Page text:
Since there were launch ramps on both sides of this narrow (about 300 yards/275meters) isthmus, the plan was to launch on the west side on Saturday and recover on Friday on the east side.

We rigged and launched RAIDER, and prepared for a Sunday morning departure. The weather was so nice that we sailed in the protected area near the harbor for about an hour to familiarize the crew with the boat. Two people approached and asked if this was the start of RAID Finland. They were François and Danièle Dubois, working in Finland and hoping to join us next year in the boat they keep in Finland.

They kindly furnished some of the photos you see in this article. A link to all of their photos is at the end.

Ville Lindfors also visited us on Saturday. In previous RAIDs, Ville and his 24' cruiser have been with us as a safety and baggage boat. Unfortunately, a new job prevented him from helping us this year, but he took some nice photos which are also linked at the end of this article.

Coastal Finland with its numerous islands is a great place to sail in August; 17 hour-long days with sunny temperatures in the 70's (21-25C), short nights with temperatures in the 60's (15-19C), and 0.5% brackish water (the open ocean is about 3.5% salt) in the 60's, becoming warmer in the shallows near shore. In previous years there was plenty of wind, but “ROW” Finland might be a more appropriate name for this year’s event, as we were greeted by light winds the entire week. At least there was no rain. The area is known as the Finnish Archipelago, and there are thousands of islands and skerries, which are small, un-inhabited islands or rocks. My GPS acquired a new location: 60 North, 22 East.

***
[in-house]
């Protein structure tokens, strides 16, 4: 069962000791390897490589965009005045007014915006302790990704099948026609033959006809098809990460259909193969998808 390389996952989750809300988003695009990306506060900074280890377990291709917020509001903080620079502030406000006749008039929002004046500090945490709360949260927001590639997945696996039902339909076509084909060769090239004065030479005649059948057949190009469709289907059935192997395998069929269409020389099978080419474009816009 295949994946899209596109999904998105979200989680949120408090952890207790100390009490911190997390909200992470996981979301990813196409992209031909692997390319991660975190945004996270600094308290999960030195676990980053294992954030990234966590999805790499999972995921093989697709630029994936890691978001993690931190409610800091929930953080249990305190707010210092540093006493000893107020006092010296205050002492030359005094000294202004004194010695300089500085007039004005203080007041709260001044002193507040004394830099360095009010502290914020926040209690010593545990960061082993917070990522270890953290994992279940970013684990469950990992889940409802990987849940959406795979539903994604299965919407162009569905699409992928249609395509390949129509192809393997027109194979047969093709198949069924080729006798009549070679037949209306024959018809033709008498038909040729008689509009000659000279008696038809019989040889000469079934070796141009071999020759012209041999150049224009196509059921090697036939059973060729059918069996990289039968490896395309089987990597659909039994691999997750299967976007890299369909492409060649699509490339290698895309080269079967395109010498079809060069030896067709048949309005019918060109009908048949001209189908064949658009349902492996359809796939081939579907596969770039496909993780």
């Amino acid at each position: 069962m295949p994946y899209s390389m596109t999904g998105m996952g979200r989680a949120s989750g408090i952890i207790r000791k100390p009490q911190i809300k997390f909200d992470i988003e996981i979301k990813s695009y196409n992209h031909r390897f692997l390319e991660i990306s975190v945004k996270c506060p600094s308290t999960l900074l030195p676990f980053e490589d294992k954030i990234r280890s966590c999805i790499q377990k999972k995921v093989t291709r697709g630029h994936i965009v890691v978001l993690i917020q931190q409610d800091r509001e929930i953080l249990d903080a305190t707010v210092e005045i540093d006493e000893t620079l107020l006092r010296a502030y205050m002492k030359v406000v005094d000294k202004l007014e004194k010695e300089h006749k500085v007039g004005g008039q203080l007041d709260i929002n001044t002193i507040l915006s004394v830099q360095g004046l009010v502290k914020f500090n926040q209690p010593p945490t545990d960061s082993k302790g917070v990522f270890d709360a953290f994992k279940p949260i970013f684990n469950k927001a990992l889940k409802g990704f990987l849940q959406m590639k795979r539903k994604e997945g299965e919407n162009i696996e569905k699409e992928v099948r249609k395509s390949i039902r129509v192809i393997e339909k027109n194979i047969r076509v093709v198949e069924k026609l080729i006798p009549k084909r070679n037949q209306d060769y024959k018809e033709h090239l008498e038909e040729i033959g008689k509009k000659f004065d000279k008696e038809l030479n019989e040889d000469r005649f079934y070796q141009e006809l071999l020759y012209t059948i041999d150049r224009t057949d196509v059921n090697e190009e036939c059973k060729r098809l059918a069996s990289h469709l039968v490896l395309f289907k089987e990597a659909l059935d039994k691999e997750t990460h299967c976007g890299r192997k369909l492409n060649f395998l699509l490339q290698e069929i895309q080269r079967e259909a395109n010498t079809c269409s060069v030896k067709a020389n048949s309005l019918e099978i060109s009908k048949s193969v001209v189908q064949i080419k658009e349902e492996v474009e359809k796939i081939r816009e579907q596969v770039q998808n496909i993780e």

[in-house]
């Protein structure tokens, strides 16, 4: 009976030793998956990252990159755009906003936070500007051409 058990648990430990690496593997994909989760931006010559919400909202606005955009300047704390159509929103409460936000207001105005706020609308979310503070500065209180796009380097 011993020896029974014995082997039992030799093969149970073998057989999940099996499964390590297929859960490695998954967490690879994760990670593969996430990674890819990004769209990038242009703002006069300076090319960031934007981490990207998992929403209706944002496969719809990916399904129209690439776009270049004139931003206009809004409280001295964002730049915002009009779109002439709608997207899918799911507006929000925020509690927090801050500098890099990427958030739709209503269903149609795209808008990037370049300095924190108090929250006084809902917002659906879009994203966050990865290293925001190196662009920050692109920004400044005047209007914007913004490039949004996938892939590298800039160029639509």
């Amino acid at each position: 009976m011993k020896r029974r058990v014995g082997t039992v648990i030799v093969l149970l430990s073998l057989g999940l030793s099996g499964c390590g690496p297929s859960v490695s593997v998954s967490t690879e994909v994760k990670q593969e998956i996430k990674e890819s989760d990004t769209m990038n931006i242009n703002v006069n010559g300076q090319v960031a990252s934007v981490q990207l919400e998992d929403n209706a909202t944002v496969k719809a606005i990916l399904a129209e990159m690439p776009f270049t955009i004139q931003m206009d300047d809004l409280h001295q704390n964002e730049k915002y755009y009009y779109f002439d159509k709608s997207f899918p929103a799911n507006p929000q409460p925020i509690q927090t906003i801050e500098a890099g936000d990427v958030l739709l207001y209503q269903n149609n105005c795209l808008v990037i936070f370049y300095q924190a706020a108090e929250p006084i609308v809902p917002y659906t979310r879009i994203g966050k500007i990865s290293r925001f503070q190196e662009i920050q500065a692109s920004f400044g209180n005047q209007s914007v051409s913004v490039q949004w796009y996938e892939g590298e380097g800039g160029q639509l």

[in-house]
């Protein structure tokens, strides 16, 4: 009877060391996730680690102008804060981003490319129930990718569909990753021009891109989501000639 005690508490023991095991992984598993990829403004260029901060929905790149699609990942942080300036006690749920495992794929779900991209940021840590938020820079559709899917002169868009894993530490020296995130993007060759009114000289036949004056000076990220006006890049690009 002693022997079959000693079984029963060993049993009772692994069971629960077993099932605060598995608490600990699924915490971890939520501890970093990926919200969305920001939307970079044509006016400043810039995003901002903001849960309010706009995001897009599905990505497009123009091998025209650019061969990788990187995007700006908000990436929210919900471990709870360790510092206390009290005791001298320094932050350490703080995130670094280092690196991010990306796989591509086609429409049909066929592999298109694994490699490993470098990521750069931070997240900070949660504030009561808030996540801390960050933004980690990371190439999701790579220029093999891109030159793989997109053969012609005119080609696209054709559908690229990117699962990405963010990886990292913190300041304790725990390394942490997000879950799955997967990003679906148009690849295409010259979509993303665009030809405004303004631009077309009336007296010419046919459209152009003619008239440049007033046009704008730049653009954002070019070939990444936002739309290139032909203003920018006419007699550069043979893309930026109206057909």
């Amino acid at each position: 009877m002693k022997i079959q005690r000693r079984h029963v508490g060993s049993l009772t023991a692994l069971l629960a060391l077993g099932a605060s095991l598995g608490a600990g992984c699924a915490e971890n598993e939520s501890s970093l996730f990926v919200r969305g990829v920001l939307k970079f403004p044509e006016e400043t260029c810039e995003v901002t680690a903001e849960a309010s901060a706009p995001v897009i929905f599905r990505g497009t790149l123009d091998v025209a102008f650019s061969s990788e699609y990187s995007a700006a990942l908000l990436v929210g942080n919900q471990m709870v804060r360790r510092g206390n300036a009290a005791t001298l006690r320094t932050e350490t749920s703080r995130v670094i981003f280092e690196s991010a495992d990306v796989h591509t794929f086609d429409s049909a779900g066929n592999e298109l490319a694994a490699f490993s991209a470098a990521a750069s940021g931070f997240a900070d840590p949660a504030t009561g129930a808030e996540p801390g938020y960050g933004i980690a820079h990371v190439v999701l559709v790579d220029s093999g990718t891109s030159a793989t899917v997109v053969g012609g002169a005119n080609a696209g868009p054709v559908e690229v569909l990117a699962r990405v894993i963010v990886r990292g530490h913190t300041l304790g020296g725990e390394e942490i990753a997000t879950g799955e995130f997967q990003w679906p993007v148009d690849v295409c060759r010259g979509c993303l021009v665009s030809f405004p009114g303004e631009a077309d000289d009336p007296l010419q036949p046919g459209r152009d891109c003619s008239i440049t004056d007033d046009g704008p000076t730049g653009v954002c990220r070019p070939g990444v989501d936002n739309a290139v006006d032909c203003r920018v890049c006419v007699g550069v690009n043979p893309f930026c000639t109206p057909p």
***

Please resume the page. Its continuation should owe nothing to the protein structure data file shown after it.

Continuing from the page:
We followed a rough circular route, counter clock wise, beginning and ending at Bromarv. The route was planned so each day should have been be an easy sail, but the wind did not cooperate; when there was wind, it was blowing towards us from our destination, so there was lots of tacking and rowing. But with the pleasant weather and long daylight hours, it was enjoyable.

On Sunday we left Bromarv sailed about 14km north-east to the very end of the peninsula to a settlement called Skata, where we had spent the first night, so our baggage was already there. There was no wind, so we rowed. I say we, but in fact, Len did most of the rowing. At age 70, he needs the exercise. Along the way, the weather looked quite threatening, with dark clouds, thunder and lightening all around, but not a drop of rain on us. We arrived mid afternoon, just as a gentle wind was building, and found our cabins and a hot sauna waiting for us, as well as a delicious dinner. Seppo and Elina Narinen and their son Sergi arrived in the Haven 12 ½ which Seppo built. They have been on nearly every prior RAID, but could only join us for the day today. Seppo’s son Sergi enjoyed the beer bottle caps I brought from the US for his collection. Mike entertained us by reading aloud a few hilarious stories from the 1937 collection of essays “Blow the Man Down”, edited by Eric DeVine.

The owners of the camp also provided breakfast and packed lunches for us. One cannot eat too much salmon - hot, cold, pickled, or smoked, but we tried. Our Sunday and Monday our buffet breakfast feast together in one room provided a convenient place for skippers meetings to review the course to be followed for the day. This morning skippers meeting is an every day event on all RAIDs Finland I have attended, and is quite helpful.

We were the first underway. I hoisted the balance lug sail and hauled down smartly on the down-haul. The loose footed boom (the sapling we carved into a boom last year) fell off, into the water! This means that both tack and clew somehow came loose from the furled sail during the night. By the time we had retrieved the boom, re-lashed the sail and set it again, all the other boats were well ahead of us. (We have suspicions, but no proof.)

To be continued tomorrow...